Affiliates, Associates, Members, and Fellows received a survey invitation via
email on Thursday, January 23. This invitation contains a personalized
hyperlink directing each member to the survey.
ACPM joined with partner organizations on a sign-on letter to the chairs and ranking members of the Senate Finance and House Ways and Means Committees encouraging that they use the Tax Code to promote the practice of lifestyle medicine in communities across the country. The letter specifically noted that Congress should "use the opportunity presented by ongoing efforts to improve the Tax Code to advance cost-effective policies that can bolster healthy lifestyles in key populations, and hold promise for halting or reversing the nation's costly and unsustainable obesity epidemic…We believe that tax policy should include measures specifically designed to promote the type of infrastructure investments that will help make healthy lifestyles more accessible in communities where they currently are not."
American Family Physician, the clinical review journal for the American Academy of Family Physicians, will feature an article spearheaded by ACPM Prevention Practice Committee (PPC) members in its February 15th issue. "What is New in HIV Infection?,” written by ACPM Fellow and PPC chair, Kevin Sherin, MD, MPH, MBA, FACPM, and committee member Nicolle Martin, MD, MPH, focuses on new methods in HIV screening, testing, and prevention and treatment. Former PPC members were involved in reviewing the section on opt-out testing. Additionally, the article details the use of pre-exposure prophylaxis (PrEP) for high-risk patients, consisting of a combination of risk reduction counseling, screening, and access to condoms among other techniques.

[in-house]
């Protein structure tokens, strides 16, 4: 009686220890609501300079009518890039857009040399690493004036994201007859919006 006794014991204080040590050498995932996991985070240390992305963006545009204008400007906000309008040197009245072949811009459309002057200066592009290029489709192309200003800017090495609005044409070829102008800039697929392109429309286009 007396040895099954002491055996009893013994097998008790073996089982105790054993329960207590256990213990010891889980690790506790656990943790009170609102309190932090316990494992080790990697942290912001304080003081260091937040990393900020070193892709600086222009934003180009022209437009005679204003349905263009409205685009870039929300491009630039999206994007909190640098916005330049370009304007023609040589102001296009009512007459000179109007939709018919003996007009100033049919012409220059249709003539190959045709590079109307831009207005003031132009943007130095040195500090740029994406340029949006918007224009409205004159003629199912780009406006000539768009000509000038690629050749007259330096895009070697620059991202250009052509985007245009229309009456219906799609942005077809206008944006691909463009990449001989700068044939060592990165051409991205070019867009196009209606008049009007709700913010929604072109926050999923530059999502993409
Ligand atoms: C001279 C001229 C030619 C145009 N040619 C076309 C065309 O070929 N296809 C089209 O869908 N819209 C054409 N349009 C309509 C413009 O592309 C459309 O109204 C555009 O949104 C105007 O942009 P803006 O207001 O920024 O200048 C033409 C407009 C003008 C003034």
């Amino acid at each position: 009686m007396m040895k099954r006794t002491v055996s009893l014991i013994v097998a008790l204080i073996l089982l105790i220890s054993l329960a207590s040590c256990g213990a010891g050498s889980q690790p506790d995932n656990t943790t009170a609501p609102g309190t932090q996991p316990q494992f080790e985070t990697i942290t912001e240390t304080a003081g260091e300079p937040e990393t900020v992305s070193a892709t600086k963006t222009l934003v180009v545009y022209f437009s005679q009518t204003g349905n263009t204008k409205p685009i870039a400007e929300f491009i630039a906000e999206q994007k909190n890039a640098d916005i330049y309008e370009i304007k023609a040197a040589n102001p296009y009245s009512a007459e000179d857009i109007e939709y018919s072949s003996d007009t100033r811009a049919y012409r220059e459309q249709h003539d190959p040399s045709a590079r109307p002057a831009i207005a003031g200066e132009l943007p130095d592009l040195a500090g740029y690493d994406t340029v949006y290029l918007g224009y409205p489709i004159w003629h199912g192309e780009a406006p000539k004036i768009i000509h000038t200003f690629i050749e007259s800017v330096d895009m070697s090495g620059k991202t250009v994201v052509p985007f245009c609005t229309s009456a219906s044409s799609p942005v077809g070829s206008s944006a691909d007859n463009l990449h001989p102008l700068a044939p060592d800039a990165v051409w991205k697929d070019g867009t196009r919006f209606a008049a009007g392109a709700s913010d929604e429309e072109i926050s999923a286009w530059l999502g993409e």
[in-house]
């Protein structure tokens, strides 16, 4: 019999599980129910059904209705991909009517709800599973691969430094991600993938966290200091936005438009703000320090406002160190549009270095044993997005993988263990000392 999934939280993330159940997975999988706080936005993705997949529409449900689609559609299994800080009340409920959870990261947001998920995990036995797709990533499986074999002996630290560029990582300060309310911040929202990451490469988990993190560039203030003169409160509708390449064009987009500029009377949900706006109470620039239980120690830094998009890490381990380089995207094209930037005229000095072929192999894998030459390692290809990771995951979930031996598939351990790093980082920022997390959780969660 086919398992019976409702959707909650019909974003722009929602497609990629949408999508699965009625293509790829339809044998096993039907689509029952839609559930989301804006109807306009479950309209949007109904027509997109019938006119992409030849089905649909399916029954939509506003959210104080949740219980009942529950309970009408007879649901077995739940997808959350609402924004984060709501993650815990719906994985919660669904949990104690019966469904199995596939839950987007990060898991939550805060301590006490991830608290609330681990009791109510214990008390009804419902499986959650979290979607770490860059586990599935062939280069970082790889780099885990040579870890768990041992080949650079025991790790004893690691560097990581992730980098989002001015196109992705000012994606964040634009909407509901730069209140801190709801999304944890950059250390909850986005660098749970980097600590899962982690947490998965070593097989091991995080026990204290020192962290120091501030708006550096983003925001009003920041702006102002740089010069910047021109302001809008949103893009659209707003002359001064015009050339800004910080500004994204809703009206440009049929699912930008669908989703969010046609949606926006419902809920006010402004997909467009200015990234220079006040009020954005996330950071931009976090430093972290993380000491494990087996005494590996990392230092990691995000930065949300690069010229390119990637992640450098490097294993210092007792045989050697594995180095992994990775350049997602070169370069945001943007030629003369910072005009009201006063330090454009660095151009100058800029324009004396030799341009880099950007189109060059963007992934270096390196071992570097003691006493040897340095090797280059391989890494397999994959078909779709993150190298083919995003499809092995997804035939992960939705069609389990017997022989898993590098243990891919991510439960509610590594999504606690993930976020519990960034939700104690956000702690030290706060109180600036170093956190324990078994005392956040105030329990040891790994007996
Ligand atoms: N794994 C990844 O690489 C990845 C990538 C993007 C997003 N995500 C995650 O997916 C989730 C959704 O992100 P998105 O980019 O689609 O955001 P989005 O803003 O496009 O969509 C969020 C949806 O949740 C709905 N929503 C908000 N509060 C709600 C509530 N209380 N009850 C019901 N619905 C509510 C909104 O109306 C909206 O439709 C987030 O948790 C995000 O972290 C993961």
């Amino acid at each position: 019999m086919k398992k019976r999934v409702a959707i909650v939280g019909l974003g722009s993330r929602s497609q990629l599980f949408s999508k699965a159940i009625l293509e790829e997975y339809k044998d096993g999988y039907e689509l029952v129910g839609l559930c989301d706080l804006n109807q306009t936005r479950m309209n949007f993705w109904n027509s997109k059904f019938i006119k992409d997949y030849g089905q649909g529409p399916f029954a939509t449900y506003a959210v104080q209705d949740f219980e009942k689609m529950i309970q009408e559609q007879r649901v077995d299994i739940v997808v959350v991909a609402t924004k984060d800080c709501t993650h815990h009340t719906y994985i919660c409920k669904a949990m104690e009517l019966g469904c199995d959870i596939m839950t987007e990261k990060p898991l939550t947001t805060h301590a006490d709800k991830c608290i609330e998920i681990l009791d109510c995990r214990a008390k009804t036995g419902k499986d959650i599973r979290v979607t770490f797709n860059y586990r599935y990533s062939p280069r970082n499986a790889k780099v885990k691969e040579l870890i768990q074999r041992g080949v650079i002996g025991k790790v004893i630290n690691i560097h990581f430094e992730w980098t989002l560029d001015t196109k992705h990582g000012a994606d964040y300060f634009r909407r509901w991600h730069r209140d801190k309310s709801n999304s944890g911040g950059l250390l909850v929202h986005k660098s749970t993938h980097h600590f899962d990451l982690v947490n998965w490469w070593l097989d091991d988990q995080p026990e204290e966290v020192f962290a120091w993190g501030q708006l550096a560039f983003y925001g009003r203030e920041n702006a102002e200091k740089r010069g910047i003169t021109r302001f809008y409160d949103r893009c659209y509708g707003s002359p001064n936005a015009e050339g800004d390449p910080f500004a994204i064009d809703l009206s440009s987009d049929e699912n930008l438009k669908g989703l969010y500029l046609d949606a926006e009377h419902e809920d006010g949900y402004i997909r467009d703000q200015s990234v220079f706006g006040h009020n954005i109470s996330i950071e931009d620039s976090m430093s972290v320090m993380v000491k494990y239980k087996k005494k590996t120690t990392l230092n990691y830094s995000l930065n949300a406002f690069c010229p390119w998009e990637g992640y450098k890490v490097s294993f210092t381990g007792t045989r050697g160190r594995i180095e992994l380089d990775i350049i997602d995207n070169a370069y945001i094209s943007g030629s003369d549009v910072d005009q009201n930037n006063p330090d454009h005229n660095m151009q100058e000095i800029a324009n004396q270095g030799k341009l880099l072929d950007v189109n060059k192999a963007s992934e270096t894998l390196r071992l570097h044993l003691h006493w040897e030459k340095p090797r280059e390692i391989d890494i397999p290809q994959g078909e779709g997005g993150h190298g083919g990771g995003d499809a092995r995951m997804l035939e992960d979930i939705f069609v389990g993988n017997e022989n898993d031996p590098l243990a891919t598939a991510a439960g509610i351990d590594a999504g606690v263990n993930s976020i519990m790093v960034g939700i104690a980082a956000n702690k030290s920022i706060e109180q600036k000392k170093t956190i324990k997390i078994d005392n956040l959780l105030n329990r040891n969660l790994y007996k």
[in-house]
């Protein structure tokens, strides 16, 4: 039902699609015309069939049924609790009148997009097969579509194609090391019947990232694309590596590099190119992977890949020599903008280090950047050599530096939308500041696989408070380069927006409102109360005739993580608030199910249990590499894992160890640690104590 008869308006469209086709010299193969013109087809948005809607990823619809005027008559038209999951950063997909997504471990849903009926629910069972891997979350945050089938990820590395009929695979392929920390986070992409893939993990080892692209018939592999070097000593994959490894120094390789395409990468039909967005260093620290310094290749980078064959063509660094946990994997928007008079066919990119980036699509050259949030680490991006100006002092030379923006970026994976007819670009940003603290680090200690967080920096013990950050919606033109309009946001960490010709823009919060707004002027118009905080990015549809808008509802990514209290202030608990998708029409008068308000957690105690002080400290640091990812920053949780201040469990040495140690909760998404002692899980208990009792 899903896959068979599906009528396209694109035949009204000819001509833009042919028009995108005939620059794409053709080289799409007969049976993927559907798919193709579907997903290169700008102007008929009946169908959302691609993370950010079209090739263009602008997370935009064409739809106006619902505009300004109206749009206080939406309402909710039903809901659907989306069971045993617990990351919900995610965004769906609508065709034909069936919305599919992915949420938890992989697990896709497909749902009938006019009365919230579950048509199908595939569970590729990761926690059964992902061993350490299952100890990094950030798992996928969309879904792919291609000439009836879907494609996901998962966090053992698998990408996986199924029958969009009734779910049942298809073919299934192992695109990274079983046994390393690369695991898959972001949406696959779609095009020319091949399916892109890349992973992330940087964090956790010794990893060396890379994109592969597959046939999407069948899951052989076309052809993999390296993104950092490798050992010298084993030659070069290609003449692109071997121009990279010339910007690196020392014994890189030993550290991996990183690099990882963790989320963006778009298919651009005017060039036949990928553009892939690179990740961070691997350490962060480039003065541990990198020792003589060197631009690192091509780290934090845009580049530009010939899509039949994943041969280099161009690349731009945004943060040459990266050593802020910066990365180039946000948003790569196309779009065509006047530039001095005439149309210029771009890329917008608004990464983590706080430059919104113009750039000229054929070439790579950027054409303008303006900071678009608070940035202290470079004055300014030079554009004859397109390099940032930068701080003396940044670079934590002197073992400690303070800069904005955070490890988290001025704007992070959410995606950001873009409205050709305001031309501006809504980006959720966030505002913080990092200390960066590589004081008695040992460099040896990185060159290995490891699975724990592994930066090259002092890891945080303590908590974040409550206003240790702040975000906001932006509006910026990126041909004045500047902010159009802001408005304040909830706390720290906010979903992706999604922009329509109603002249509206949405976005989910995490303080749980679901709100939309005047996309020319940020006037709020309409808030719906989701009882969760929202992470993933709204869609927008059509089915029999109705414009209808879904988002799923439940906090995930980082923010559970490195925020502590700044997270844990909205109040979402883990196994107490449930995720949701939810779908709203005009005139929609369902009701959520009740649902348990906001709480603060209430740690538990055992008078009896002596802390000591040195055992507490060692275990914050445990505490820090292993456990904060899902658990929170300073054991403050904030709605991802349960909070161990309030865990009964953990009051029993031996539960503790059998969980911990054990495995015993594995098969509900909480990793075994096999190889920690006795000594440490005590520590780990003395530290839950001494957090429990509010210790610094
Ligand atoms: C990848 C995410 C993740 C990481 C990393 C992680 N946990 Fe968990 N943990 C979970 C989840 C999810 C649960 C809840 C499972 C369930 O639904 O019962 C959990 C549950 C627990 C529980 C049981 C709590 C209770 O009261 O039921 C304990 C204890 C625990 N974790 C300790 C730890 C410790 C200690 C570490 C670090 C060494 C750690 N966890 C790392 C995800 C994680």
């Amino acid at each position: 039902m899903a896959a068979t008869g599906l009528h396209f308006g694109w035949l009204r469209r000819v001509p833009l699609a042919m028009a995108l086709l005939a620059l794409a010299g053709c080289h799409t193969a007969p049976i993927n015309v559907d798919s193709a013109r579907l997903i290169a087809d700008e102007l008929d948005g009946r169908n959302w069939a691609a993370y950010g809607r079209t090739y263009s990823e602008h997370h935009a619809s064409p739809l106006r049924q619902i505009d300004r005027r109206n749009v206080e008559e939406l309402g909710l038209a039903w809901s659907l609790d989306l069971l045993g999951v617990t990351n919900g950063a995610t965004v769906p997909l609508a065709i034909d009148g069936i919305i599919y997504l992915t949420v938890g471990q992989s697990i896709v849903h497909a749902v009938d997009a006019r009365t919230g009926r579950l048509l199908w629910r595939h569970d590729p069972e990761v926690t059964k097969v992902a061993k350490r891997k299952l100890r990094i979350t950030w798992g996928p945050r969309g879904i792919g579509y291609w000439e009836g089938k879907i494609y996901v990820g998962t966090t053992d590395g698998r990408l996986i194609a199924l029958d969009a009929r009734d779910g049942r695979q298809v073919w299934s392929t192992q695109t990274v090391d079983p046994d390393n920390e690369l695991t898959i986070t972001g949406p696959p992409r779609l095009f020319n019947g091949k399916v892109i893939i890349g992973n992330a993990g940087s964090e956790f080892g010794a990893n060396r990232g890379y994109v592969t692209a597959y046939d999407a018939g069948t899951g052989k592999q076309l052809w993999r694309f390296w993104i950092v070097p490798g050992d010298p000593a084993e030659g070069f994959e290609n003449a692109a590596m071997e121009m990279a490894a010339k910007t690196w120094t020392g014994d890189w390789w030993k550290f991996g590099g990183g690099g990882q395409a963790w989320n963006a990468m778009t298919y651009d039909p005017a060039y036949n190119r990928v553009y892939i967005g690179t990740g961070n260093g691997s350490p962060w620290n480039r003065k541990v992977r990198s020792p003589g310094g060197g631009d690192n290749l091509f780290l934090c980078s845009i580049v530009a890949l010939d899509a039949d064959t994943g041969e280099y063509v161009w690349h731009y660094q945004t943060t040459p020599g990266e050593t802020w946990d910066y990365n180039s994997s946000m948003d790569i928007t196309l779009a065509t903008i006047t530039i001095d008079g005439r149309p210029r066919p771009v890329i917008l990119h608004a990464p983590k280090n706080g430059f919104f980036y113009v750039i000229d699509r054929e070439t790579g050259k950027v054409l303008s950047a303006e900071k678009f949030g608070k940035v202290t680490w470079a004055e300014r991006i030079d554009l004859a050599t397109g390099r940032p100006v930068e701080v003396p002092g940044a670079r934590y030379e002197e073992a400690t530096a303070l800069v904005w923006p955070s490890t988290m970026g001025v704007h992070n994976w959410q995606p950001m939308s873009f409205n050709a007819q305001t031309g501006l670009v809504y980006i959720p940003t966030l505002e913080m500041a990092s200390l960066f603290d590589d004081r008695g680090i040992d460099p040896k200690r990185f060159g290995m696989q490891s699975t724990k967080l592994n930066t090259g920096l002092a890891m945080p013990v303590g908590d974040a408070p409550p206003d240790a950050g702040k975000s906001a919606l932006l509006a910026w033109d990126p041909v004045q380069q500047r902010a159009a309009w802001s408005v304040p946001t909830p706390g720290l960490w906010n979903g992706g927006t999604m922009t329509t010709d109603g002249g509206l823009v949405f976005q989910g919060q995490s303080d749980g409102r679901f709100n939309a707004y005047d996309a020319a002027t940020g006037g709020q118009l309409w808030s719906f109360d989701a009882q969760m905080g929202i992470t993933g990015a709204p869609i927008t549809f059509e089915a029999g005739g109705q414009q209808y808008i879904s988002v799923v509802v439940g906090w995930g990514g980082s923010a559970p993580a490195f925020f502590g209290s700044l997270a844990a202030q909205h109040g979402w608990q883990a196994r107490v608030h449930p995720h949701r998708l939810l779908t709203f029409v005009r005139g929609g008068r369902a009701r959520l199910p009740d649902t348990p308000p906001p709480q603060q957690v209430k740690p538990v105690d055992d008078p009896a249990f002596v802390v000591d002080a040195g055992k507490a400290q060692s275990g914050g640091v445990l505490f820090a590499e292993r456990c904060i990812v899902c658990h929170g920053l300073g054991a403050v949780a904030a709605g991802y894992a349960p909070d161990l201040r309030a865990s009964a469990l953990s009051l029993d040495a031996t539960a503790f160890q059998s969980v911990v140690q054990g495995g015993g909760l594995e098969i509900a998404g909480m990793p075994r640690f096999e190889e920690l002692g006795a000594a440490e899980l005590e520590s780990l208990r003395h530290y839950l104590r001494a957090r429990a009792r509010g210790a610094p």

Access to this issue will be available in February.
The ACPM Prevention Practice Committee (PPC) invites all ACPM members attending Preventive Medicine 2014 to participate in the following prevention practice-related activities occurring during the conference:
Please contact Andrea Lowe, ACPM Policy and Practice Manager (email@example.com), if you have any questions. We look forward to seeing you in New Orleans!
8. ADULTS AGES 18–64 LEAST LIKELY TO GET FLU SHOTS
Trust for America’s Health (TFAH) has released an issue brief showing that only 35.7 percent of adults (ages 18 to 64 years) received a flu shot last season, compared to 56.6 percent of children (ages 6 months to 17 years) and 66.2 percent of seniors (ages 65 and older).
The Centers for Disease Control and Prevention (CDC) recommends all Americans 6 months and older get vaccinated each year.
According to the CDC, H1N1 is the most prevalent flu strain this season and can disproportionately impact otherwise healthy young adults and children. Each year, an average of 62 million Americans get the flu, between 3,000 and 49,000 Americans die, and 226,000 are hospitalized.
The Community Preventive Services Task Force (Task Force) has released a recommendation for tobacco cessation efforts to include use of quitlines. Quitlines require use of a telephone to provide evidence-based behavioral counseling and support to tobacco users who want to quit. The Task Force found quitlines have strong evidence of effectiveness in:
Quitline counseling is widely accessible, convenient to use, and generally provided at no cost to users. Counseling may be initiated by the tobacco user (reactive); however, the greatest success has been noted when counseling is initiated by the cessation specialist (proactive).
10. AMERICANS EATING FEWER CALORIES, MORE AT HOME